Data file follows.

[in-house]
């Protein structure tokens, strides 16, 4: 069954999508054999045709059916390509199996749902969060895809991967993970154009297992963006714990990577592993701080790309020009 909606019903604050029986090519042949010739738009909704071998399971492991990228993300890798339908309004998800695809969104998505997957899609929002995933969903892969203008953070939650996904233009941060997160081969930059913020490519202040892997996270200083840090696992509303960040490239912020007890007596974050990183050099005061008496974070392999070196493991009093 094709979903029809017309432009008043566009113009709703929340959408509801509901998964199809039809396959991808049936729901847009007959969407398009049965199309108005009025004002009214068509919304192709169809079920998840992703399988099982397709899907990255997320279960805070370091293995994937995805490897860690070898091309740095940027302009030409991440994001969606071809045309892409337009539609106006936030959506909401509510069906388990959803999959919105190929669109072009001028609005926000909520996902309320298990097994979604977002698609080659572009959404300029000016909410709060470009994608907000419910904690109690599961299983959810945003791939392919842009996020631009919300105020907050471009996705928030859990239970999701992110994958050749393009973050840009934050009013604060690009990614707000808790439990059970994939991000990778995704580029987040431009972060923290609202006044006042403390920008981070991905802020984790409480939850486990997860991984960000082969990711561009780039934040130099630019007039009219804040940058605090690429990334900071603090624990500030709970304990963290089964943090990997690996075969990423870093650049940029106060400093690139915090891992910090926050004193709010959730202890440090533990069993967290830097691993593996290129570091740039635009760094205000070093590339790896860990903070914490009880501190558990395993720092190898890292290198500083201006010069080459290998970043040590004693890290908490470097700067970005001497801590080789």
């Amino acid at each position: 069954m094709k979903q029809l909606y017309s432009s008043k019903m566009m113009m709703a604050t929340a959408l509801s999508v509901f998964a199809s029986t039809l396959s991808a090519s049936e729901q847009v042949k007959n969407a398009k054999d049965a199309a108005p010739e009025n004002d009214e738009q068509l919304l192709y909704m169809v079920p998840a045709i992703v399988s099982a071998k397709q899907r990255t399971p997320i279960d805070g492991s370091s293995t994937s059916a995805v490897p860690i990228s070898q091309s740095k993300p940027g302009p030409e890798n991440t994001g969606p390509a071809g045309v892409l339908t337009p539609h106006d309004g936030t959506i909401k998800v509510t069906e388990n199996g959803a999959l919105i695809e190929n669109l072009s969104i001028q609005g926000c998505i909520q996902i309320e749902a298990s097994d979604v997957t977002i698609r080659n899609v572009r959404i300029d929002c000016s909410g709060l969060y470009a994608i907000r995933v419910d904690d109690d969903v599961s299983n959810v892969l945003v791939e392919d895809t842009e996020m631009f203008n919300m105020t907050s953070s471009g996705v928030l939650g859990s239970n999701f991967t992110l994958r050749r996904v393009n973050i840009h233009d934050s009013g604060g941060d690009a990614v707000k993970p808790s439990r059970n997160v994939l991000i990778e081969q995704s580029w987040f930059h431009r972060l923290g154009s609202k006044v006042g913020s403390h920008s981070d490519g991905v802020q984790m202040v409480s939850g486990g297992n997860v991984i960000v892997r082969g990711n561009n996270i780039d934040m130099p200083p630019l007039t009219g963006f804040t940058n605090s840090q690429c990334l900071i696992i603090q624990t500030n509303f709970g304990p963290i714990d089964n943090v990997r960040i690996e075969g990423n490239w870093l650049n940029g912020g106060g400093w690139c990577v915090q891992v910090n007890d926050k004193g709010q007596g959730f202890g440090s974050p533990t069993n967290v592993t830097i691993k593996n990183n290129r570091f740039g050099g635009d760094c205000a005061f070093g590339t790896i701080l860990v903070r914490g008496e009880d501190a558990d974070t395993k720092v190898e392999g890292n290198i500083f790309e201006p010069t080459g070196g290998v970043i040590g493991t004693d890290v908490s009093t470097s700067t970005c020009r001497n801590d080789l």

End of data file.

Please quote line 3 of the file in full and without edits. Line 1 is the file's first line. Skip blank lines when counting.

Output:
């Amino acid at each position: 069954m094709k979903q029809l909606y017309s432009s008043k019903m566009m113009m709703a604050t929340a959408l509801s999508v509901f998964a199809s029986t039809l396959s991808a090519s049936e729901q847009v042949k007959n969407a398009k054999d049965a199309a108005p010739e009025n004002d009214e738009q068509l919304l192709y909704m169809v079920p998840a045709i992703v399988s099982a071998k397709q899907r990255t399971p997320i279960d805070g492991s370091s293995t994937s059916a995805v490897p860690i990228s070898q091309s740095k993300p940027g302009p030409e890798n991440t994001g969606p390509a071809g045309v892409l339908t337009p539609h106006d309004g936030t959506i909401k998800v509510t069906e388990n199996g959803a999959l919105i695809e190929n669109l072009s969104i001028q609005g926000c998505i909520q996902i309320e749902a298990s097994d979604v997957t977002i698609r080659n899609v572009r959404i300029d929002c000016s909410g709060l969060y470009a994608i907000r995933v419910d904690d109690d969903v599961s299983n959810v892969l945003v791939e392919d895809t842009e996020m631009f203008n919300m105020t907050s953070s471009g996705v928030l939650g859990s239970n999701f991967t992110l994958r050749r996904v393009n973050i840009h233009d934050s009013g604060g941060d690009a990614v707000k993970p808790s439990r059970n997160v994939l991000i990778e081969q995704s580029w987040f930059h431009r972060l923290g154009s609202k006044v006042g913020s403390h920008s981070d490519g991905v802020q984790m202040v409480s939850g486990g297992n997860v991984i960000v892997r082969g990711n561009n996270i780039d934040m130099p200083p630019l007039t009219g963006f804040t940058n605090s840090q690429c990334l900071i696992i603090q624990t500030n509303f709970g304990p963290i714990d089964n943090v990997r960040i690996e075969g990423n490239w870093l650049n940029g912020g106060g400093w690139c990577v915090q891992v910090n007890d926050k004193g709010q007596g959730f202890g440090s974050p533990t069993n967290v592993t830097i691993k593996n990183n290129r570091f740039g050099g635009d760094c205000a005061f070093g590339t790896i701080l860990v903070r914490g008496e009880d501190a558990d974070t395993k720092v190898e392999g890292n290198i500083f790309e201006p010069t080459g070196g290998v970043i040590g493991t004693d890290v908490s009093t470097s700067t970005c020009r001497n801590d080789l």